Spotlight on Kathy Beechman, Brain Tumor Center Community Advisory Board Chair

People pose for photo

Pete Nadherny, left, and Kathy Beechem in a favorite photo.

Kathy Beechem became involved in the mission to eradicate brain cancer the way many people do — by fate rather than choice.

Ms. Beechem’s late husband, Pete Nadherny, was 60 years old and going full throttle in his executive search business when he started having trouble remembering names. It was a kind of forgetting that didn’t feel like normal aging. Mr. Nadherny’s instincts were correct, and a full body scan revealed a brain tumor. His diagnosis in December 2005 began a journey that, for Ms. Beechem, continues today.

Ms. Beechem, who joined the UC Brain Tumor Center’s Community Advisory Board in 2009 and now serves as its chair, brings considerable leadership skills to the position. She was Executive Vice President of Metropolitan Banking for U.S. Bancorp, managing its retail branch system throughout the United States, before retiring to help her husband battle his disease. She was a YWCA Career Woman of Achievement in 2002.

“Our role on the Brain Tumor Center’s Community Advisory Board is to support the center through development, fundraising activities, and advertising and marketing,” Ms. Beechem says. “We also support the staff through professional and technical expertise, and we focus on patient education and caregiving. So far everyone on the board has been connected to brain tumors in some way, so there’s a lot of passion around the subject.”   Following his initial scan, Mr. Nadherny was referred to Ronald Warnick, MD, Director of the Brain Tumor Center and Chairman of the Mayfield Clinic. Doctor and patient recognized each other immediately: they were part of the same Leadership Cincinnati program. Dr. Warnick diagnosed the brain tumor – a grade IV glioblastoma multiforme – and made the unusual decision to refer Mr. Nadherny to the Cleveland Clinic, where two openings remained in a national phase III clinical trial for which he was ideally suited.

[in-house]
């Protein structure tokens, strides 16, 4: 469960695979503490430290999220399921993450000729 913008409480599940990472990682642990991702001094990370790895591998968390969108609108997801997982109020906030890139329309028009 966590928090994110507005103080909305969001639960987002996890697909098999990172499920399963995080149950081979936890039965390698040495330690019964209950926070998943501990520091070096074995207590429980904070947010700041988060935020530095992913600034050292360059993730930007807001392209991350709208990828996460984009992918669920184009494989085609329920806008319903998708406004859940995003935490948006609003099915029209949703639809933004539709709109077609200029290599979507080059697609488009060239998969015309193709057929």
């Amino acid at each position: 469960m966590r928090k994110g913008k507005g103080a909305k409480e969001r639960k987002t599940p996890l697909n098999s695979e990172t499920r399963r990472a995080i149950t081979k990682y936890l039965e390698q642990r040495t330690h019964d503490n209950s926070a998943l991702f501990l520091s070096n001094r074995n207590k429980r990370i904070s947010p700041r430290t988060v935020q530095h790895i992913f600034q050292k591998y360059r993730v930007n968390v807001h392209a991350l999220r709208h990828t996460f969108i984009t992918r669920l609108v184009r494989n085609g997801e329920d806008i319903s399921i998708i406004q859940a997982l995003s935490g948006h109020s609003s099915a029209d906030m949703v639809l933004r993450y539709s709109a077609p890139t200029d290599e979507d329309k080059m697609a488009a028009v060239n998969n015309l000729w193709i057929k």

Mr. Nadherny entered the trial, the tumor was removed and, over a period of 96 hours, four catheters were used to bathe the tumor cavity with Interleukin-13 (IL 13), a recombinant protein that targets and kills tumor cells that express the IL 13 receptor.

As in so many patients, Mr. Nadherny’s glioblastoma proved too formidable a foe. Twenty-five months after his diagnosis, Mr. Nadherny succumbed to the tumor. But Ms. Beechem continues the quest to find answers and to help others who find themselves walking the same difficult path.

“I’m writing a book about the journey and am close to being done,” she says. “I wanted to capture Pete’s legacy. Also, I learned a lot about brain tumors because of Pete. There are numerous medical guides available, but few offerings for caregivers.”

Ms. Beechem’s book is called So Far So Good, the expression Pete used when friends asked him how he was doing.

Ms. Beechem, who is Chair of the YWCA’s Board of Directors and a co-founder of the United Way’s Women’s Leadership Council, also launched an eight-week grief support group at her church, Crossroads. The support group will repeat later this spring.

She notes three important Brain Tumor Center events:

  • a wine-tasting fundraiser, 6 p.m. Thursday, April 29, at UC’s CARE/Crawley Building
  • the 2010 Midwest Regional Brain Tumor Conference for patients and caregivers on Saturday, June 26
  • a fundraising walk in the fall

Dr. Warnick is deeply appreciative of Ms. Beechem’s service in the role of Chair of the Brain Tumor Center’s Community Advisory Board. “We are honored to have an individual of Kathy’s ability and stature on our team,” Dr. Warnick says. “Her leadership will enhance our quest to improve treatments for people like her husband, Pete, whose life was unfairly cut short by a brain tumor.”

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